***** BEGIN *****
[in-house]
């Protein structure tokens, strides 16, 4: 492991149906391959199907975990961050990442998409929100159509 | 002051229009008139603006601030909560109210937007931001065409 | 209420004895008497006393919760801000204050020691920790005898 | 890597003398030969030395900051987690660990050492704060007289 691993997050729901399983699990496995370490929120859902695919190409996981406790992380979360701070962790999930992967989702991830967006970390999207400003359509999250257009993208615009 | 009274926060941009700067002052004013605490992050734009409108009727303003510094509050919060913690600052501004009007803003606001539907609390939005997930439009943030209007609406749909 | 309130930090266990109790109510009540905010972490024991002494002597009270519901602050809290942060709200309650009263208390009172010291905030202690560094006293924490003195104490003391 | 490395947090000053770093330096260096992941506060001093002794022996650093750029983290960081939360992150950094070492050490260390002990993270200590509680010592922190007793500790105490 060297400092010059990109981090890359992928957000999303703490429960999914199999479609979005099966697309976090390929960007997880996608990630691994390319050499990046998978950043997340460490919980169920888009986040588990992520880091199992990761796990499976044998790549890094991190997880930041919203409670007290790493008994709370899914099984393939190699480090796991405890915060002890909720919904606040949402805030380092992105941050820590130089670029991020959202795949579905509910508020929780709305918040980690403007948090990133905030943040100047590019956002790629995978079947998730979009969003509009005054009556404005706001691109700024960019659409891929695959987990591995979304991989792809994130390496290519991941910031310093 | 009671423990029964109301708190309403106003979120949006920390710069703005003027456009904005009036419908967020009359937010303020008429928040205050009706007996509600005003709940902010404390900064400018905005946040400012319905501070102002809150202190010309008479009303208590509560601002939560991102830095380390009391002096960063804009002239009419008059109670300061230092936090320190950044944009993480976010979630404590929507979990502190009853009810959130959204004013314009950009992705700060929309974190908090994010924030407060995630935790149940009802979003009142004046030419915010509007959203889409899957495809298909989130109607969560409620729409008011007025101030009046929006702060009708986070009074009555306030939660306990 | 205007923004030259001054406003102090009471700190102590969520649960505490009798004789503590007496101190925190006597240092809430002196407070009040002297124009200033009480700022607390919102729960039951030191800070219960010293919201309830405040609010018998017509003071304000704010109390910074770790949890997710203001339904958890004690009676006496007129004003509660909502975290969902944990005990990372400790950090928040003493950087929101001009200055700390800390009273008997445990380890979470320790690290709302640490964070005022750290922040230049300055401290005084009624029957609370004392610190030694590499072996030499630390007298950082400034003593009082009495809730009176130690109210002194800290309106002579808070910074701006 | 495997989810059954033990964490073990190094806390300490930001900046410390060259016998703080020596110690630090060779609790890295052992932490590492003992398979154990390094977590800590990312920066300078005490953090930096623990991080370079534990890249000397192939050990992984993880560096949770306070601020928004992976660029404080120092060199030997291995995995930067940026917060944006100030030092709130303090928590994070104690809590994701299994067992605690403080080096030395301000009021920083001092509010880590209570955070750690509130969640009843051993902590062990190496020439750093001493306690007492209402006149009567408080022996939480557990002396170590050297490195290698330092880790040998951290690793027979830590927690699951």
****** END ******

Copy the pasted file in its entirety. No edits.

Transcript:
[in-house]
């Protein structure tokens, strides 16, 4: 492991149906391959199907975990961050990442998409929100159509 | 002051229009008139603006601030909560109210937007931001065409 | 209420004895008497006393919760801000204050020691920790005898 | 890597003398030969030395900051987690660990050492704060007289 691993997050729901399983699990496995370490929120859902695919190409996981406790992380979360701070962790999930992967989702991830967006970390999207400003359509999250257009993208615009 | 009274926060941009700067002052004013605490992050734009409108009727303003510094509050919060913690600052501004009007803003606001539907609390939005997930439009943030209007609406749909 | 309130930090266990109790109510009540905010972490024991002494002597009270519901602050809290942060709200309650009263208390009172010291905030202690560094006293924490003195104490003391 | 490395947090000053770093330096260096992941506060001093002794022996650093750029983290960081939360992150950094070492050490260390002990993270200590509680010592922190007793500790105490 060297400092010059990109981090890359992928957000999303703490429960999914199999479609979005099966697309976090390929960007997880996608990630691994390319050499990046998978950043997340460490919980169920888009986040588990992520880091199992990761796990499976044998790549890094991190997880930041919203409670007290790493008994709370899914099984393939190699480090796991405890915060002890909720919904606040949402805030380092992105941050820590130089670029991020959202795949579905509910508020929780709305918040980690403007948090990133905030943040100047590019956002790629995978079947998730979009969003509009005054009556404005706001691109700024960019659409891929695959987990591995979304991989792809994130390496290519991941910031310093 | 009671423990029964109301708190309403106003979120949006920390710069703005003027456009904005009036419908967020009359937010303020008429928040205050009706007996509600005003709940902010404390900064400018905005946040400012319905501070102002809150202190010309008479009303208590509560601002939560991102830095380390009391002096960063804009002239009419008059109670300061230092936090320190950044944009993480976010979630404590929507979990502190009853009810959130959204004013314009950009992705700060929309974190908090994010924030407060995630935790149940009802979003009142004046030419915010509007959203889409899957495809298909989130109607969560409620729409008011007025101030009046929006702060009708986070009074009555306030939660306990 | 205007923004030259001054406003102090009471700190102590969520649960505490009798004789503590007496101190925190006597240092809430002196407070009040002297124009200033009480700022607390919102729960039951030191800070219960010293919201309830405040609010018998017509003071304000704010109390910074770790949890997710203001339904958890004690009676006496007129004003509660909502975290969902944990005990990372400790950090928040003493950087929101001009200055700390800390009273008997445990380890979470320790690290709302640490964070005022750290922040230049300055401290005084009624029957609370004392610190030694590499072996030499630390007298950082400034003593009082009495809730009176130690109210002194800290309106002579808070910074701006 | 495997989810059954033990964490073990190094806390300490930001900046410390060259016998703080020596110690630090060779609790890295052992932490590492003992398979154990390094977590800590990312920066300078005490953090930096623990991080370079534990890249000397192939050990992984993880560096949770306070601020928004992976660029404080120092060199030997291995995995930067940026917060944006100030030092709130303090928590994070104690809590994701299994067992605690403080080096030395301000009021920083001092509010880590209570955070750690509130969640009843051993902590062990190496020439750093001493306690007492209402006149009567408080022996939480557990002396170590050297490195290698330092880790040998951290690793027979830590927690699951």